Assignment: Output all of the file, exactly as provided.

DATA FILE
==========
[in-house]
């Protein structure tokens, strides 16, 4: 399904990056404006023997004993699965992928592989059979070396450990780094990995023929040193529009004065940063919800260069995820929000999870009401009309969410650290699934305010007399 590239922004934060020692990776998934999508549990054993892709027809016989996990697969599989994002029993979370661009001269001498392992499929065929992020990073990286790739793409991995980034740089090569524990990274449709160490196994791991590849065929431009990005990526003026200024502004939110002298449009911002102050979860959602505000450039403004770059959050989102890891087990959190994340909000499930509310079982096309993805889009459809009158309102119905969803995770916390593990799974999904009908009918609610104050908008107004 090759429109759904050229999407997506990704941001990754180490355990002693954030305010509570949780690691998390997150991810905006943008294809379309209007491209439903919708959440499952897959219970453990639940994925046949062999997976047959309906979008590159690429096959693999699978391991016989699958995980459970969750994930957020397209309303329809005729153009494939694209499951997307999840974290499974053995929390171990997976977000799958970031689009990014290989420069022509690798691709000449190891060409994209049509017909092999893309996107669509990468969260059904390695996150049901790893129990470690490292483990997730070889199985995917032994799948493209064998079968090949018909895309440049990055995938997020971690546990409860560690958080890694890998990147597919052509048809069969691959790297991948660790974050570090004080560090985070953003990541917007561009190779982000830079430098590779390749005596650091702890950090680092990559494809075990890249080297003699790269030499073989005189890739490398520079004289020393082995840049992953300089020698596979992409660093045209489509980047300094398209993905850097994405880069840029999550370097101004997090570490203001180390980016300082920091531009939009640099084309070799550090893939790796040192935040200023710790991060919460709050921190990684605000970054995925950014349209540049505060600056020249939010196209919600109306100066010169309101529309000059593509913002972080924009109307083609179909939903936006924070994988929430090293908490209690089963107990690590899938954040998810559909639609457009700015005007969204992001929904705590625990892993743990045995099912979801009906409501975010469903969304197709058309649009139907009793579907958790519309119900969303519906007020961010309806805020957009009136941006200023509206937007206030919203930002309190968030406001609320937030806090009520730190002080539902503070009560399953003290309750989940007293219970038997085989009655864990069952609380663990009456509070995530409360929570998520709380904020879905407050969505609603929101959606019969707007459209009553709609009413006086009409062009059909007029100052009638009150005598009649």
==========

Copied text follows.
[in-house]
């Protein structure tokens, strides 16, 4: 399904990056404006023997004993699965992928592989059979070396450990780094990995023929040193529009004065940063919800260069995820929000999870009401009309969410650290699934305010007399 590239922004934060020692990776998934999508549990054993892709027809016989996990697969599989994002029993979370661009001269001498392992499929065929992020990073990286790739793409991995980034740089090569524990990274449709160490196994791991590849065929431009990005990526003026200024502004939110002298449009911002102050979860959602505000450039403004770059959050989102890891087990959190994340909000499930509310079982096309993805889009459809009158309102119905969803995770916390593990799974999904009908009918609610104050908008107004 090759429109759904050229999407997506990704941001990754180490355990002693954030305010509570949780690691998390997150991810905006943008294809379309209007491209439903919708959440499952897959219970453990639940994925046949062999997976047959309906979008590159690429096959693999699978391991016989699958995980459970969750994930957020397209309303329809005729153009494939694209499951997307999840974290499974053995929390171990997976977000799958970031689009990014290989420069022509690798691709000449190891060409994209049509017909092999893309996107669509990468969260059904390695996150049901790893129990470690490292483990997730070889199985995917032994799948493209064998079968090949018909895309440049990055995938997020971690546990409860560690958080890694890998990147597919052509048809069969691959790297991948660790974050570090004080560090985070953003990541917007561009190779982000830079430098590779390749005596650091702890950090680092990559494809075990890249080297003699790269030499073989005189890739490398520079004289020393082995840049992953300089020698596979992409660093045209489509980047300094398209993905850097994405880069840029999550370097101004997090570490203001180390980016300082920091531009939009640099084309070799550090893939790796040192935040200023710790991060919460709050921190990684605000970054995925950014349209540049505060600056020249939010196209919600109306100066010169309101529309000059593509913002972080924009109307083609179909939903936006924070994988929430090293908490209690089963107990690590899938954040998810559909639609457009700015005007969204992001929904705590625990892993743990045995099912979801009906409501975010469903969304197709058309649009139907009793579907958790519309119900969303519906007020961010309806805020957009009136941006200023509206937007206030919203930002309190968030406001609320937030806090009520730190002080539902503070009560399953003290309750989940007293219970038997085989009655864990069952609380663990009456509070995530409360929570998520709380904020879905407050969505609603929101959606019969707007459209009553709609009413006086009409062009059909007029100052009638009150005598009649």